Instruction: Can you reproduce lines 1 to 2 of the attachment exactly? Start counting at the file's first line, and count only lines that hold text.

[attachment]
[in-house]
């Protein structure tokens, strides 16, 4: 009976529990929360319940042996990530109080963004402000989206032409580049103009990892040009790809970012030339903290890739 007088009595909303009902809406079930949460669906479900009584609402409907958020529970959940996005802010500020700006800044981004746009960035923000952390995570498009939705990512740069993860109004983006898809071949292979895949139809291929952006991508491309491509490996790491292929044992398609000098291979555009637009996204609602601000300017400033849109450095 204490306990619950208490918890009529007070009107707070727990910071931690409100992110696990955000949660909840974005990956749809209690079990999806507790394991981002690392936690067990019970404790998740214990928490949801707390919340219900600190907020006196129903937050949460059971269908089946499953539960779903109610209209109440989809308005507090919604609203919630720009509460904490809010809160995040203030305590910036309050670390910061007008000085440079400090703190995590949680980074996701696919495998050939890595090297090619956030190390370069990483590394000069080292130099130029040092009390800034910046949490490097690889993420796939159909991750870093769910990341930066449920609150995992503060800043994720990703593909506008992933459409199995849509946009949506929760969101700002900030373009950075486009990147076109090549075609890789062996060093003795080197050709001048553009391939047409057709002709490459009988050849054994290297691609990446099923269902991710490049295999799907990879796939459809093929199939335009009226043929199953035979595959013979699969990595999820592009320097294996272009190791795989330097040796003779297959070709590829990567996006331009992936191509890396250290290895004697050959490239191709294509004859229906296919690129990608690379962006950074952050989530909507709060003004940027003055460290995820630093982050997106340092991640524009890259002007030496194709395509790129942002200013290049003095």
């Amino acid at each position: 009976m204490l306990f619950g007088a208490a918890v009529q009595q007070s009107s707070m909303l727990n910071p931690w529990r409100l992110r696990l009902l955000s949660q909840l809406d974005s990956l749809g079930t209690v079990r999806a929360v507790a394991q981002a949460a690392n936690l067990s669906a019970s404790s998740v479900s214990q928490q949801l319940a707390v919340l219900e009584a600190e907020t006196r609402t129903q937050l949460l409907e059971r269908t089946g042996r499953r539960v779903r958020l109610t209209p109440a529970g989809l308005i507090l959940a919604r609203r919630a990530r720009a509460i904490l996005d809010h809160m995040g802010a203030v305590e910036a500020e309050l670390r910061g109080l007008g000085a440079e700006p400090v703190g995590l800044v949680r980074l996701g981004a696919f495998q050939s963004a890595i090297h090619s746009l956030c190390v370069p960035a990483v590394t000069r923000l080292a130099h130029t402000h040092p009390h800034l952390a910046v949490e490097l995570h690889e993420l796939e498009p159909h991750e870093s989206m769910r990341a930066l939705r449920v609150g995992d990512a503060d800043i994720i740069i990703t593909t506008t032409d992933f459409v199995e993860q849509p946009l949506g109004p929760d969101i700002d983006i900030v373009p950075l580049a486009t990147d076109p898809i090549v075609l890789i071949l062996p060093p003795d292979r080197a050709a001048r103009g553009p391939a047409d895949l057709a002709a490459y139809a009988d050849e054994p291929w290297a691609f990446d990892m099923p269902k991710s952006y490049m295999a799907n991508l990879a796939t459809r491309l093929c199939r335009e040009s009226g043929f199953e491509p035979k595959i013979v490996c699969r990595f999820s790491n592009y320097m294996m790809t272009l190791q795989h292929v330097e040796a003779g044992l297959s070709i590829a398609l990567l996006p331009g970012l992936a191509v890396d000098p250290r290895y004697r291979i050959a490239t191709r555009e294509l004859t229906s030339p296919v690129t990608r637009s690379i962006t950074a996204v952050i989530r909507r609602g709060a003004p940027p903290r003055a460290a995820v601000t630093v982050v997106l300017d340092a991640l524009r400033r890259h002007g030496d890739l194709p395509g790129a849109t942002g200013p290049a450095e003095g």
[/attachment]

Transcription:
[in-house]
């Protein structure tokens, strides 16, 4: 009976529990929360319940042996990530109080963004402000989206032409580049103009990892040009790809970012030339903290890739 007088009595909303009902809406079930949460669906479900009584609402409907958020529970959940996005802010500020700006800044981004746009960035923000952390995570498009939705990512740069993860109004983006898809071949292979895949139809291929952006991508491309491509490996790491292929044992398609000098291979555009637009996204609602601000300017400033849109450095 204490306990619950208490918890009529007070009107707070727990910071931690409100992110696990955000949660909840974005990956749809209690079990999806507790394991981002690392936690067990019970404790998740214990928490949801707390919340219900600190907020006196129903937050949460059971269908089946499953539960779903109610209209109440989809308005507090919604609203919630720009509460904490809010809160995040203030305590910036309050670390910061007008000085440079400090703190995590949680980074996701696919495998050939890595090297090619956030190390370069990483590394000069080292130099130029040092009390800034910046949490490097690889993420796939159909991750870093769910990341930066449920609150995992503060800043994720990703593909506008992933459409199995849509946009949506929760969101700002900030373009950075486009990147076109090549075609890789062996060093003795080197050709001048553009391939047409057709002709490459009988050849054994290297691609990446099923269902991710490049295999799907990879796939459809093929199939335009009226043929199953035979595959013979699969990595999820592009320097294996272009190791795989330097040796003779297959070709590829990567996006331009992936191509890396250290290895004697050959490239191709294509004859229906296919690129990608690379962006950074952050989530909507709060003004940027003055460290995820630093982050997106340092991640524009890259002007030496194709395509790129942002200013290049003095």